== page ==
And on that question, the defense attorneys’ claim for an exemption rests on the proposition that the Sixth Amendment gives lawyers a special privilege not only to take money with an obvious criminal taint but also (by evading reporting) to help their clients conceal where the money came from.

Why should the law permit that? Why-given the vast amount of illegal activity facilitated by large sums of cash-should not the law prohibit everyone, including attorneys, from accepting payments of more than $10,000 in cash?

Most people who insist on paying more than $10,000 in greenbacks do so to conceal illegal activity-whether it be drug sales or tax evasion or hiding joint assets from a spouse. Defense lawyers counter that many other people have all sorts of lawful reasons for wanting to pay lawyers in cash, such as suspicion of banks or not wanting the relatives or friends who loaned them the money to know why they need it. But it is difficult to see how reporting large cash payments to the JRS would defeat such idiosyncratic concerns.

It’s also hard to see why honest lawyers, given their druthers, would not prefer being paid with certified checks to being presented with bags full of money. What do you do with $20,000 in cash? Stuff it into a briefcase, head for the bank, and hope you don’t get mugged en route? Stick it in a drawer overnight, if it’s too late to go to the bank? Call a Brinks truck? Why go through the hassle?

Defense attorneys say you go through the hassle because sometimes that’s the way the client wants it. If you won’t, the client will find someone else-perhaps a lawyer who won’t report the cash to the IRS at all.

If you force the honest lawyers to identify clients who pay in cash, says Lefcourt. "[what you’ll end up with-at the rate you’re kicking the good people out of this profession-you’ll have seedy people who will pocket the cash, suborn perjury, do whatever they have to-and what have you accomplished?…You haven’t done squat for the crime or drug problem." And, he adds, you have set up the lawyer as a witness against the client in a future tax-evasion prosecution.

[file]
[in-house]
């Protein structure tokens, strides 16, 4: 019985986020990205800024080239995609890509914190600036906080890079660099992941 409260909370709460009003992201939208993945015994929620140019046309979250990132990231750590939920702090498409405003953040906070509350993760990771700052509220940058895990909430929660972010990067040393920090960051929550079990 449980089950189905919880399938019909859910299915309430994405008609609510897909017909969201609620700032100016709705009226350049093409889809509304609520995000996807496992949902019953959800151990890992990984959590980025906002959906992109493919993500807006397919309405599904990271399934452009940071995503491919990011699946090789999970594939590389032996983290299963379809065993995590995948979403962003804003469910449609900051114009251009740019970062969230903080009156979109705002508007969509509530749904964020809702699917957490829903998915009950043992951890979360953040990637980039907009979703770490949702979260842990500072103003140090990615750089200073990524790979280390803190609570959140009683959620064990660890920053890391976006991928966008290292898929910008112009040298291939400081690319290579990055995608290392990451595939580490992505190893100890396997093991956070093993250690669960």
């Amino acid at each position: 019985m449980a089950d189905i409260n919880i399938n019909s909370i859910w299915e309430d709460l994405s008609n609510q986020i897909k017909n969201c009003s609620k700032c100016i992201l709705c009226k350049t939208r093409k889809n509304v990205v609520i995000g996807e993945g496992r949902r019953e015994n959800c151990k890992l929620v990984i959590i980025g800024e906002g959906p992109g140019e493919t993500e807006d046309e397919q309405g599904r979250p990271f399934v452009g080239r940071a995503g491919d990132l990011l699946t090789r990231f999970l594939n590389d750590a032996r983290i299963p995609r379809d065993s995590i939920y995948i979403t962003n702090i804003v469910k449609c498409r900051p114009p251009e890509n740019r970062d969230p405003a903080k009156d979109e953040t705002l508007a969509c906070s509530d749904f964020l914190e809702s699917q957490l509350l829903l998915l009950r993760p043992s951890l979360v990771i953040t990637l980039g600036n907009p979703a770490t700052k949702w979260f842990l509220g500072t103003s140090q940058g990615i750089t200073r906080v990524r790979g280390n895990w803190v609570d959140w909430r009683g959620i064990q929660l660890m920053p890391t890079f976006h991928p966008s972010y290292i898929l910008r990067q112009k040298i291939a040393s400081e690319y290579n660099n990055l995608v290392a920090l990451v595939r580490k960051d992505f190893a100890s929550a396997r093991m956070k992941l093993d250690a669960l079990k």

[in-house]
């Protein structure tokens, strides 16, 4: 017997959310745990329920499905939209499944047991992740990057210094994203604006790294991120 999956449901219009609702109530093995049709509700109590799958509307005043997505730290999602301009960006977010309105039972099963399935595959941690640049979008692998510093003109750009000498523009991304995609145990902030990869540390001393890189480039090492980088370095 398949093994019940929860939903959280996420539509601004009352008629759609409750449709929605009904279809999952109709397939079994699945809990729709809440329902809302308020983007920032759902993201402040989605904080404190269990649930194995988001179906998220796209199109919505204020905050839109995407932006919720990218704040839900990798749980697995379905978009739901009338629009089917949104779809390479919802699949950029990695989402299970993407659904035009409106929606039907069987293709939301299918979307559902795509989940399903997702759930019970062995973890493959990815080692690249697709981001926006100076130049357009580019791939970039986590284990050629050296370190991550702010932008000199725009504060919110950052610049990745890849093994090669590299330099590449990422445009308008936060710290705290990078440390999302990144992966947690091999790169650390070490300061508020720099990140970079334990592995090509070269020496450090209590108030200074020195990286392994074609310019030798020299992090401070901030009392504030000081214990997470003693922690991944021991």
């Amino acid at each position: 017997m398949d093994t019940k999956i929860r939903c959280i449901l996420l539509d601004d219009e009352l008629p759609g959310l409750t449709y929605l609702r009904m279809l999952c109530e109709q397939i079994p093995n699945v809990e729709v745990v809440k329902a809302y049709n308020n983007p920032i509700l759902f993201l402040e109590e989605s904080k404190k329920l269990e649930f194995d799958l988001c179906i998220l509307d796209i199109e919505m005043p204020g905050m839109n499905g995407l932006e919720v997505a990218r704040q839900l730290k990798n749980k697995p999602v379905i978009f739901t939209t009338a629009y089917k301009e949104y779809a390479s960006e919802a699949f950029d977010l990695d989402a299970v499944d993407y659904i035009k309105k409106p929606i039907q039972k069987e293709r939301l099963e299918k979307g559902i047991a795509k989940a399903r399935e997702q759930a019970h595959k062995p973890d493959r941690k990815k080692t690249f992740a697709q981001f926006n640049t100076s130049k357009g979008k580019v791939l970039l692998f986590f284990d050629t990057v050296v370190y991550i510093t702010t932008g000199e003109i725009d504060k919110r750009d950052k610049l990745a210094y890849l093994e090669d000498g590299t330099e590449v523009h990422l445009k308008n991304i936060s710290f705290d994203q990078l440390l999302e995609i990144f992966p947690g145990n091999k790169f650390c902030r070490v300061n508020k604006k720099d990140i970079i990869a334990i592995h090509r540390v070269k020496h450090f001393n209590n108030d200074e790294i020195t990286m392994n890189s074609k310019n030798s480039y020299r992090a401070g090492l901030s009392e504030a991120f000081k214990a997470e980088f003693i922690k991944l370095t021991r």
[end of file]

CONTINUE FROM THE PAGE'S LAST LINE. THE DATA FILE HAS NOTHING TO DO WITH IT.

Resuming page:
This seems overheated. If the cash-reporting requirement is enforced in earnest and upheld by the courts, those who do not want to become witnesses against their clients can simply make clear that they do not accept large sums in cash.

That would give the client a choice: He could write the lawyer a check, depositing the money to cover it if necessary. A deposit of more than $10,000 would require the bank to file a cash-receipt form naming the client. He could seek to evade that by making a series of small deposits before writing the check. The lawyer should not encourage or assist such illegal conduct, but might not be in a position to detect or prevent it., Or the client could look for another attorney, one willing to pocket the cash without notifying the IRS at all.

Clients who are determined to hide tainted money from the IRS while using it to hire lawyers might still be able to do so. But they could not do it as easily as they can now.

And at least the honest lawyers would not be assisting in the concealment. The dishonest might not help either, because they could do so only by risking prosecution, which might outweigh the benefit.

It is true, as Lefcourt says, that forcing lawyers to tell prospective clients that they cannot accept cash fees of more than $10,000 without reporting them to the IRS may put some strain on the nascent attorney-client relationship. To vindicate important social values, we must impose some obligations on lawyers that cause discord with clients-such as the rules against introducing false evidence or perjured testimony. Smooth attorney-client relations cannot always be the highest value.